It’s been a little while since I’ve blogged about anything. At work, I’ve been busy since December trying to figure out how to make a virtual musical happen. This weekend, we are opening Disney’s High School Musical, Jr. Needless to say, it’s been a busy few months.
Since we closed the fall production of the How Do We Feel Right Now?, I had been trying to figure out the best way to publish the play. I knew I wanted to get it out there sooner than later, and my struggle was whether to find a publisher or to self-publish. I had taken some advice and submitted the script to two different youth theatre publishers, hoping someone would bite. While I did get some nice feedback, they were not interested in dealing with the potential rigors of this kind of docudrama. Impatient person that I am, I decided to take things into my own hands.
Enter KDP Amazon. I had learned about their services over the summer as I was considering them for another piece I had been working on. When How Do We Feel Right Now? took over my existence, I put that piece on the back burner and went full steam ahead with the writing and producing of the show. I knew I’d have to consider publishing sooner than later, and I really wanted to get it out there before the anniversary of Mr. Floyd’s tragic demise. I did my research, figured out what was required, got the script edited in December. In March, I started working on the formatting process required for submission.
Really, the whole experience happened so fast once I made my decision. The formatting, while meticulous and somewhat grueling, was relatively simple and straightforward. I think I read and re-read the script a hundred times, checking for small errors, landing on appropriate font sizes, margins and cover art. I was both frightened and exhilarated by the whole process, thinking I’d find a way to mess it all up, but knowing that in the end, I would be holding my own book sometime in the near future.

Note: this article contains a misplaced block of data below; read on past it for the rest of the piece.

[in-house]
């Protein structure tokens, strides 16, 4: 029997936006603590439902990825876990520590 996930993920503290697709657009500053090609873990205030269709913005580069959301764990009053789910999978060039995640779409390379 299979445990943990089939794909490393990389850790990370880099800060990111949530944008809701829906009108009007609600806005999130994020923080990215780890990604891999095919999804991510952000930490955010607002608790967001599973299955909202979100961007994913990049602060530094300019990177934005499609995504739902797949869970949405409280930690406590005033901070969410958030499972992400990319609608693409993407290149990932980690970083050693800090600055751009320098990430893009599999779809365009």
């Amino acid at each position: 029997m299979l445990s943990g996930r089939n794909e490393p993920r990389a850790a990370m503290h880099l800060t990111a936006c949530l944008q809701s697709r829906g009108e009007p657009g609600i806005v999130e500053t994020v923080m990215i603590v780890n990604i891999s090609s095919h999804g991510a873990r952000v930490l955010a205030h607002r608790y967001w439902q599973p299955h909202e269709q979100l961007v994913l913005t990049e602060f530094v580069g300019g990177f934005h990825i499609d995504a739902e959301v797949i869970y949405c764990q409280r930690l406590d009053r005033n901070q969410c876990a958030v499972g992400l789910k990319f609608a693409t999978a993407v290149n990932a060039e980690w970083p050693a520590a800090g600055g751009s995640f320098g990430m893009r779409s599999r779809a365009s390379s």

On Friday, April 2, 2021, I pressed the submit button. The paperback version was complete. I was now a published author.
Over that weekend, I started to get the word out on social media. Lots of congratulatory messages from friends near and far started to pour in. One friend said he’d buy twenty copies to send out to his friends. He had shared with me some of the more difficult stories in the play and was so grateful that I had given him the opportunity to express those painful moments in his life. If he only knew how grateful I am to him for trusting me to share those things. Then, he mentioned something about sharing a press release, which gave me anxiety. The one thing in my life that I’ve always felt so uncomfortable about: self-promotion. It’s one of the things that steered me away from a life of performing. Now, I’d have to make friends with it.
That Monday, another friend texted me some congratulations. He also told me that my book was #1 in New Releases in Dramas by Women. That hit me. No matter how small, #1 in something good is something great. I kept clicking and looking at that image – a little orange banner under the title and publishing date. I’m really proud of that little banner.
I decided to order my own copy, since I figured the author should own one of her own books. My copy arrived a few days later and I had the surreal experience of unboxing a book that I had authored.
Some people had asked about an ebook, which I had intended to do right away, but my real life decided other things were more important at the time. However, never wanting to disappoint, I got it together and pressed submit on the ebook less than a week later.